Yes. If your daughter’s food allergy causes her to have severe allergic reactions to a specific type of food allergen, she may have a disability pursuant to the Americans Disability Act or the ADA. Children with a food allergy that is considered a disability are entitled to accommodations at school pursuant to Section 504 of the Rehabilitation Act of 1973, a federal statute.
Section 504 of the Rehabilitation Act of 1973 prohibits discrimination based upon disability and protects the rights of disabled persons in programs and activities that receive Federal financial assistance. Section 504 protects the rights not only of individuals with visible disabilities but also those with disabilities that may not be apparent. Pursuant to the federal statute, public schools are required to implement 504 plans for students with qualified disabilities.
504 plans are funded by the government, which require schools to provide reasonable accommodations for children with disabilities so that they have access to a free and appropriate public education. See What is a 504 plan and what does it mean for your child with a food allergy?
If your daughter attends a private school, some private schools may also have 504 plans. Therefore, it is advisable to call the school administrator to inquire about a 504 plan if she does in fact attend a private school.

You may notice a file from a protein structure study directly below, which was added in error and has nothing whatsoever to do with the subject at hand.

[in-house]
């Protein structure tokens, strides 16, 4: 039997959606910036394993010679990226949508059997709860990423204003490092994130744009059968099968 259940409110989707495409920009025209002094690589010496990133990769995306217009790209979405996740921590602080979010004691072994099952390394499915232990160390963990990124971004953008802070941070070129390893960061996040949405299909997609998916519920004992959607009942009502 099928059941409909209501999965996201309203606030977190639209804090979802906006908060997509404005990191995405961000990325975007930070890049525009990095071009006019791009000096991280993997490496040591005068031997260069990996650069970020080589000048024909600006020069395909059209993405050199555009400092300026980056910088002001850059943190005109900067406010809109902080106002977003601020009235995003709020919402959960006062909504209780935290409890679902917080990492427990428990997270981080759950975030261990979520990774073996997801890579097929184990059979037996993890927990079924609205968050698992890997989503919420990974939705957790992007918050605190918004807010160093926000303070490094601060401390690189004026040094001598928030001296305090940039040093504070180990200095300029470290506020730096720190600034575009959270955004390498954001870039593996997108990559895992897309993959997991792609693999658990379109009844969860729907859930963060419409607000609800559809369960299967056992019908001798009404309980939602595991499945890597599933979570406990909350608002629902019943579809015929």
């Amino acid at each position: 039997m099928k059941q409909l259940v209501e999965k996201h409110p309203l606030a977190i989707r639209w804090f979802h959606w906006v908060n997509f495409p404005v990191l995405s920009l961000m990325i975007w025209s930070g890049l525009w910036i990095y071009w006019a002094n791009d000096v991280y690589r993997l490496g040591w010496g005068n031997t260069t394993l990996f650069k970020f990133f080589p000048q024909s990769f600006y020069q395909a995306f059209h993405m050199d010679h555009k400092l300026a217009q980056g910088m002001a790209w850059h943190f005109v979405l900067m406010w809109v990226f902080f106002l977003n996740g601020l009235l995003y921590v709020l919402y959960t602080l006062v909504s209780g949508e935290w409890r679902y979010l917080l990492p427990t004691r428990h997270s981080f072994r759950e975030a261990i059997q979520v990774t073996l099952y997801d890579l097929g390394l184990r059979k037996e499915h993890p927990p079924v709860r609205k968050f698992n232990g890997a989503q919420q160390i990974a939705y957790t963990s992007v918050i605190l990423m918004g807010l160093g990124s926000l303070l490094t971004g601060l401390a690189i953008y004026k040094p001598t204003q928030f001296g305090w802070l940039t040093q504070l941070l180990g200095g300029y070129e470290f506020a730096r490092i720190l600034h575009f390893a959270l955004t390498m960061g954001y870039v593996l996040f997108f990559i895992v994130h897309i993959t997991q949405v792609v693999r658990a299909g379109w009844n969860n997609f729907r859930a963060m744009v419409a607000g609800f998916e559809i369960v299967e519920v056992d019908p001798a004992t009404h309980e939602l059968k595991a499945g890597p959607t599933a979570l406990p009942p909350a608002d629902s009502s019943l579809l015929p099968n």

In order to implement a 504 plan for your daughter, your daughter will need to be evaluated by the school to see if she qualifies for a 504 plan. You must contact the school to request an evaluation. Once a plan is approved, as a parent, you would work with the school to ensure proper accommodations are made for your daughter so that she has safe access to all school activities.
One thing that may be included in your child’s 504 plan is to make sure school faculty and other personnel know how to recognize an allergic reaction and what to do. For example, if your daughter has an allergic reaction and requires an Epi-pen, school faculty and staff need to know where Epi-pens are kept. If Epi-pens are locked away and not easily accessible, they are not going to help your daughter when she has an allergic reaction. Therefore, perhaps Epi-pens can be kept at another location or multiple locations so that they are easily accessible.
If your child suffered anaphylaxis due to the school’s negligence, he/she may be entitled to compensation. If you would like to discuss your child’s legal rights and help prevent another incident from happening in the future, call the food allergy lawyers at White and Williams LLP at 877.944.8396.